Festivals, Fire Dancing, Falls, Fales and Full Body Tatoos in Samoa

A curious Boobie on the sail from Suwarrow to Samoa

Sailing from a paradise island into a town is normally an anti-climax. As we approached Apia, the sound of palms swaying in the breeze were replaced by the deafening clanging of piles being driven down into the dock and the turquoise water we had become accustomed to, replaced by a muddy brown sludge. It was fair to say that on first impressions, Samoa did not blow us away. As there was a charge to anchor in the bay which was similar to the Marina cost, we chose to enter a Marina for the first time in the South Pacific. After a wad of paperwork involving four separate officials in four separate offices, over 24 hours later, we were checked into Samoa and free to explore.

The smallest boat in the marina

We had managed to arrive part way through the annual Samoan Festival, a free celebration of traditional singing, dancing and fire dancing, interspersed with more modern local bands and comedians. Sat amongst over a thousand locals, we were feeling pretty lucky as we gaped in awe at the male Samoan slap-dancing and fire knife dancing. Towards the end of the evening, the presenter made a big show of thanking all the foreign visitors (we counted about 20 foreign visitors in the audience) and asked us to come towards the stage to collect a thank you gift from Samoa. Feeling very obviously foreign and not wanting to appear rude, we reluctantly sidled to the side of the stage, hoping to be able to say thanks for the T-Shirt and slope back to our seats. No such luck, to our horror we were the only visitors to appear and were dragged onto centre stage. About 5 others eventually joined us, where we were individually thrust the microphone to introduce ourselves and state our home country. Before we could all beat a hasty retreat, the presenter announced “Well guys, you have seen how we dance in Samoa….show us how you dance in your country”. Instantly the music started, the TV cameras pointed our way and over a thousand faces looked at us expectantly. A messy rendition of the few jive moves we know saved us from standing like rabbits in headlights. As we Brits are not known for our dancing style, we probably gave a fair representation! We have never worked so hard for a free t-shirt!



From our time at the festival and speaking with a few locals (English is the 2nd language in Samoa) it soon became clear that the traditional Samoan way is of huge importance across the country. Samoa was the first Polynesian country to gain independence and great pride is taken to maintain traditional social structures and traditions such as dancing, singing, weaving, wood carving, tattooing etc.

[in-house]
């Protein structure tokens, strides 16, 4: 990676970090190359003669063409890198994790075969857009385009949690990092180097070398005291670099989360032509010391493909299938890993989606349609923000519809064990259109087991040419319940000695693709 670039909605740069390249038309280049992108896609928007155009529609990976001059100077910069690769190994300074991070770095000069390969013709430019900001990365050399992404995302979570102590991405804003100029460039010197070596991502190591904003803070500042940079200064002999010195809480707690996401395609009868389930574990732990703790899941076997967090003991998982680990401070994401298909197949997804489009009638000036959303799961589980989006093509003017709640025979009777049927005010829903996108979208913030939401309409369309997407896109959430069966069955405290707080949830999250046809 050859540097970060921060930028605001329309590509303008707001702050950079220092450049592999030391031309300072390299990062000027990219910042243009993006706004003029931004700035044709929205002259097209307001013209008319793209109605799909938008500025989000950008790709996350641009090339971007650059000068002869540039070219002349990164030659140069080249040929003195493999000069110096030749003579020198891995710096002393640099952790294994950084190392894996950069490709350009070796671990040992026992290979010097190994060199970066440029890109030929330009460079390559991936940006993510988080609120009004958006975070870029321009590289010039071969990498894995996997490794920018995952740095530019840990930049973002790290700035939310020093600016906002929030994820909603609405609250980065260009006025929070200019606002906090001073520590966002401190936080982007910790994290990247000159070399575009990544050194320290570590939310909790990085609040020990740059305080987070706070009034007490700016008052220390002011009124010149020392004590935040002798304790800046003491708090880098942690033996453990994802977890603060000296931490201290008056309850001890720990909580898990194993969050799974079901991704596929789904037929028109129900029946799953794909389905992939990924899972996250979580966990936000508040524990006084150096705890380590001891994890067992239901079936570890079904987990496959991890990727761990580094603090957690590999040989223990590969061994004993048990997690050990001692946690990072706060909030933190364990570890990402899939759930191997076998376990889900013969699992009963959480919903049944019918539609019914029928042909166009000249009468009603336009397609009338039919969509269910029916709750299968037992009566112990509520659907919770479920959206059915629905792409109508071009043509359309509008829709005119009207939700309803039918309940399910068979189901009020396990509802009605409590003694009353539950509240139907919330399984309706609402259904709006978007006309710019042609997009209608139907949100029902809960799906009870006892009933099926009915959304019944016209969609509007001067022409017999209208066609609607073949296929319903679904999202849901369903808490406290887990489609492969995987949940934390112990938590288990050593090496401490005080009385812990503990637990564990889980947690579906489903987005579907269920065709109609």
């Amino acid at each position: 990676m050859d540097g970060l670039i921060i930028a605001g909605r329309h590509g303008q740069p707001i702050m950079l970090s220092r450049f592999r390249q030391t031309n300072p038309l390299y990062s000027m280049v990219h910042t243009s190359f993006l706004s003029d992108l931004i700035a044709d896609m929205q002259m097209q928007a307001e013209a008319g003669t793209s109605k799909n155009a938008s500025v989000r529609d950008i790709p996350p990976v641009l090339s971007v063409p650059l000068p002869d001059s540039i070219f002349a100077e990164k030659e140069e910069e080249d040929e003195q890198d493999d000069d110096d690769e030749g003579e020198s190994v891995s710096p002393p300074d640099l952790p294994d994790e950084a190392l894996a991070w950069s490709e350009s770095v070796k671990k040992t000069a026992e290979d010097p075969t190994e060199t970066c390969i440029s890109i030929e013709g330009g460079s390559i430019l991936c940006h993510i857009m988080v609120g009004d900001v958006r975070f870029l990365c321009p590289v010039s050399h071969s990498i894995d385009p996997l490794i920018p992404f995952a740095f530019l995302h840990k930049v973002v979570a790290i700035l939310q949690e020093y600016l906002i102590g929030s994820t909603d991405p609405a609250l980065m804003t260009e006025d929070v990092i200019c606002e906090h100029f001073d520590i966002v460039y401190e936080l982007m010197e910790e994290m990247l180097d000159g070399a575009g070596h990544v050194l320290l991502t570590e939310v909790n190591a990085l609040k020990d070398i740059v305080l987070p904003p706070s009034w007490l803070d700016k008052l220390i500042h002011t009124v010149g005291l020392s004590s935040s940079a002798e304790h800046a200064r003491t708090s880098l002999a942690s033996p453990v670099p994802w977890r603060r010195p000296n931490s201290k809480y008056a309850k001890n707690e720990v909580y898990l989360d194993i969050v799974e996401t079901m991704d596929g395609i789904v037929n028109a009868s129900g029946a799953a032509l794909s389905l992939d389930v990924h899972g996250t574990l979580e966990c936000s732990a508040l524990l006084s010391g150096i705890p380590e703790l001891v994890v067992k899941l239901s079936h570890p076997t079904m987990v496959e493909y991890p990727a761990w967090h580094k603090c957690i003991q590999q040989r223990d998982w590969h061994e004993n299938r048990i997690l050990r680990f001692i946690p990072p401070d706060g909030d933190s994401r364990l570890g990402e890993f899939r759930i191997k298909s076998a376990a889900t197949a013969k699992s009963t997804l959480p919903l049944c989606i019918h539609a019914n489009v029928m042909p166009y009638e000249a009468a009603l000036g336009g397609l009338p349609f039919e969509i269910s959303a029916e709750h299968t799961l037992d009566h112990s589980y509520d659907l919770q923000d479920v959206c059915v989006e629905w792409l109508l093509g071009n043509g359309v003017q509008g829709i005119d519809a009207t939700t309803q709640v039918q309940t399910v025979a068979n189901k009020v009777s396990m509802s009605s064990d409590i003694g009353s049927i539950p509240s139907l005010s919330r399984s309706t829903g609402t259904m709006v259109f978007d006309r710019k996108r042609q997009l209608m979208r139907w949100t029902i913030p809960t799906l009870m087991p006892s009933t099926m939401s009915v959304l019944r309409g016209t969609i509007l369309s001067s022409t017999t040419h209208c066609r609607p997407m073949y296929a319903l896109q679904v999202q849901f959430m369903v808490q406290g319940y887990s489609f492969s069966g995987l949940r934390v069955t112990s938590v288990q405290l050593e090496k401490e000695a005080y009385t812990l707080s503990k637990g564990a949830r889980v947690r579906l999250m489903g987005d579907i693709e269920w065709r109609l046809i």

Beneath the outwardly friendly and light-hearted approach is a strict and complex etiquette that rules life across the country. Aiga or extended family groups are at the heart of the Samoan way. Everyone we were introduced to was introduced as an ‘uncle’, ‘aunt’, ‘cousin’ etc. Life is not about individual advancement but growth of the Agia or extended family. Although this was very heart warming and the love of their country was infectious, it did leave us wondering how long these traditions would continue as more young people left Samoa for a more Western lifestyle, caught between the desire for individual advancement and their family responsibilities. The approach has also stunted the country’s economy as individuals who work extra hard are not personally rewarded.

Whatever the future of Samoa, we felt privileged to visit a country where everyone works to help each other and holds the view that “it doesn’t cost anything to treat each other well”. Villages say crime rare and first managed by the village, before it escalates to the police, should it be unresolved. The Police have enough free time to march their band through the streets of Apia at a very leisurely pace every single morning, in order to raise the Samoan flag outside the government offices, so village crime control seems successful!


Tattoos are an important part of the culture in each of the Pacific Islands, but no more so than Samoa, in fact the word Tattoo originates here. Never before have we sat and personally witnessed grown men wince and squirm in agony as a team of men work to hammer ink into their sensitive inner thighs/buttocks, using traditional tools and no pain relief. The traditional full body tattoos take several sessions and are only undertaken when an individual reaches a stage where they are mature and strong enough not only to complete the tattoo, but take on the social responsibility that they reflect. Those inked with the traditional tattoo have committed to provide for and protect their family and wider community and have additional duties expected of them as a result. They are permanently marked to provide and protect for the rest of their lives.